I’ll just come right out and say it: Scientists have created human-controlled rat cyborgs.
Lest you think this is some media sensationalism at work, here’s the actual title of the paper under discussion, which came out last week in Scientific Reports: “Human Mind Control of Rat Cyborg’s Continuous Locomotion with Wireless Brain-to-Brain Interface.” That pretty much says it all.
Some of this tech — such as brain-brain interfaces (BBIs) and rat cyborgs — is nothing new in science, so in a way this just a small step in an already existing race. But, put another way: people are controlling rat cyborgs with their freaking brains now. Wirelessly.
The Main Brain
Here’s the deal.
BBIs are themselves based on stringing together BMIs, or brain-machine interfaces. These already exist, and present a cool way for people to control prosthetics or other devices. Apparently they can also function the other way around — instead of a brain controlling a device, a machine can alter brain patterns or “import tactile information back to the brain,” as the study’s authors put it. So BMIs allow for mechanically “controlling” others’ brains.
In effect, it works like this: A human has movement-related thoughts, which an EEG picks up and transfers to a computer. The computer translates that signal into “control instructions,” which get wirelessly beamed into the stimulator on the back of the rat and then into its brain via electrodes (which is, by the way, now a rat cyborg because of its cybernetic parts). The rat then responds to the instructions by actually doing them. All this tech exists, but for some reason “very few previous studies have explored BBIs across different brains,” the authors write — so they fixed that with a very real, actual experiment that involved humans wirelessly controlling rat cyborgs through mazes.
I can’t stress enough how real this is, or how often the authors used the phrase “rat cyborg” in their peer-reviewed scientific paper.
Testing Rat Cyborgs
The researchers, all from Zhejiang University in China, explain that they wanted a system that worked nearly instantaneously and with high accuracy, due to a living creatures’ “agility and self-consciousness.” And, apparently, that’s what they got.
“With this interface, our manipulators were able to mind control a rat cyborg to smoothly complete maze navigation tasks,” the authors write, almost gloating.
The human controller was non-invasively hooked into the BBI, where thinking about moving their left or right arms would command the rat to turn in those directions, and blinking corresponded to forward. The study used six rat cyborgs, well-trained and previously prepared for such control. The final part of the system involved a camera showing the rat’s real-time reactions, allowing the human controller to get instant visual feedback.
At first the maze was simple, a multi-armed set of tubes that met in the middle, like the spokes of a wheel. The idea was to use it to practice commanding the rat through turns. Then the mazes got more complex, with tight turns, multiple levels and a specific prescribed path. The rat cyborgs handled well, overall, with improved control over time; two of the rats apparently performed flawlessly.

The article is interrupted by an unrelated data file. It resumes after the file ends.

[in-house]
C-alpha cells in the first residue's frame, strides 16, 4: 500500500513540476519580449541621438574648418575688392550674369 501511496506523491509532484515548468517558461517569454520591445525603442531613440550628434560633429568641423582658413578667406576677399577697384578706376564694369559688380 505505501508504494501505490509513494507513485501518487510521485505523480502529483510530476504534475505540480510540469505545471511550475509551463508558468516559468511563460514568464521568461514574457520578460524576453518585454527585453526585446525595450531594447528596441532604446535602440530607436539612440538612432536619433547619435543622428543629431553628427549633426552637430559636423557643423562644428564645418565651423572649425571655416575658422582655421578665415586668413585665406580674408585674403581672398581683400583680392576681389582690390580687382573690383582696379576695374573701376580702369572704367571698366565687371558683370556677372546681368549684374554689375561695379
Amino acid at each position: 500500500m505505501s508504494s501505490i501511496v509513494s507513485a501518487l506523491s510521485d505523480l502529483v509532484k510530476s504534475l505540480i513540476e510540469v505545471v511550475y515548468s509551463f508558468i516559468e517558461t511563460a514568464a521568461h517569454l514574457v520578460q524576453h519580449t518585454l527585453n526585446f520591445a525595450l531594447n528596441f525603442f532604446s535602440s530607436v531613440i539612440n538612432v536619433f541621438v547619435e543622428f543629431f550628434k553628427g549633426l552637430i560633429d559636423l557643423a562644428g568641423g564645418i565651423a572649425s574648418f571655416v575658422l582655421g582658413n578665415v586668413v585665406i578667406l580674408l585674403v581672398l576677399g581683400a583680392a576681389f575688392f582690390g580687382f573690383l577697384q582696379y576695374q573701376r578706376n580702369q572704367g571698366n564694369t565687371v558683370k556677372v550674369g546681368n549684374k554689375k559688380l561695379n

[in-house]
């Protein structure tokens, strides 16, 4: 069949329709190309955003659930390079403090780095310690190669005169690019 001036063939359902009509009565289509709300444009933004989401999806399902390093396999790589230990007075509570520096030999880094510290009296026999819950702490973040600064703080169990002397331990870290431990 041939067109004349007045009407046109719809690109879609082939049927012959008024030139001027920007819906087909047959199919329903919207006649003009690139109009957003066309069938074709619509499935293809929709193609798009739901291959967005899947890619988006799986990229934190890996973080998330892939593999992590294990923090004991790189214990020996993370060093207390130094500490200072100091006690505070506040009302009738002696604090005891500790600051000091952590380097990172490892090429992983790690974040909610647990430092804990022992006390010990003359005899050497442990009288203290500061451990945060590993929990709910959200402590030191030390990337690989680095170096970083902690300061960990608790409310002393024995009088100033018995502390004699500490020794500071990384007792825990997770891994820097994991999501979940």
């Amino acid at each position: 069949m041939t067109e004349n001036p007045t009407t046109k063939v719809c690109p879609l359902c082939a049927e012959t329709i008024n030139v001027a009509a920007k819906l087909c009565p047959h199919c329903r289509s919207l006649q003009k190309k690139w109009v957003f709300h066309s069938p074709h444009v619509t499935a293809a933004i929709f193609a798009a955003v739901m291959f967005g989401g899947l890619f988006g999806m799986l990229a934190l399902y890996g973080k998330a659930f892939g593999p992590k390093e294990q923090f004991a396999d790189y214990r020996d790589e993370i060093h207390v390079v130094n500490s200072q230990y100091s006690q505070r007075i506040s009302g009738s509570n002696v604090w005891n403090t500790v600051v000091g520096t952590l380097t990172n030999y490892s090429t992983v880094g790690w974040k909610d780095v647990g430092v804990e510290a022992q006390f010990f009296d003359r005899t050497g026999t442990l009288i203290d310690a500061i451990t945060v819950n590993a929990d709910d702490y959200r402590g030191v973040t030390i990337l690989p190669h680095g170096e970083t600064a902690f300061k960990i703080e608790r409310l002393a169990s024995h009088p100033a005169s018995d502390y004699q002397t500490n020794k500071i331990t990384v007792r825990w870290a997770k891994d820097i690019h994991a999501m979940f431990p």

(For their parts, the human controllers were subject to fatigue and easily distracted, but over time they improved, too, cultivating what the writers call “a tacit understanding between the human and the rat cyborg.”)
Nothing To Worry About…
I know what you’re thinking (a chilling phrase in light of the subject matter): Is this for real?
“The Zhang paper IS for real, and I don’t see anything unplausible about it,” says University of Washington brain researcher Andrea Stocco, who wasn’t involved with the work. “The results … are impressive but believable.”
As for next steps, the study’s authors discuss ways to improve the technology, but notably don’t suggest any particular applications, perhaps leaving those as an exercise to the reader. They do call the whole idea of BBI transmitting information between two entities “intriguingly possible,” and add, “furthermore, information flow will be made bidirectional and communicative between two human individuals.”
Stocco suggests the tech could be involved in improved augmented reality systems, remote control of an animal through tight spaces — or even an expert surgeon remotely controlling a doctor’s hands in a delicate operation. Ultimately, he says, “the holy grail of BBI would be sharing rich content that cannot be better expressed in words, such as emotions and feelings. We are still so far from that, but, of course, that would be the dream.”
For his part, Harvard lab director Seung-Schik Yoo (also unaffiliated with the paper) imagines such technology could benefit people even more directly. “I personally want to use brain stimulation [for its] neurotherapeutic applications,” he says. “I am one of the believers who think that brain stimulators will be part of our daily lives as ‘neuroprostheses’ some day.
“Of course, we have to fear the misuse of the technology and prevent it from happening,” he adds. “Many new technologies are a double-edged sword.”
But Stocco isn’t too worried. “We are very, very far from any application of these technologies on humans against their will,” he says. And anyway, it’s not like we need BBI to manipulate people even now. “Scandals like Cambridge Analytica remind us that social media feeds and advertisement campaigns are just the good old-fashioned way to achieve the same goals (making other people do something they wouldn’t do otherwise).” So really, this research is just bringing up some of the same old ethical dilemmas we should already be used to dealing with.
Only, you know, featuring rat cyborgs.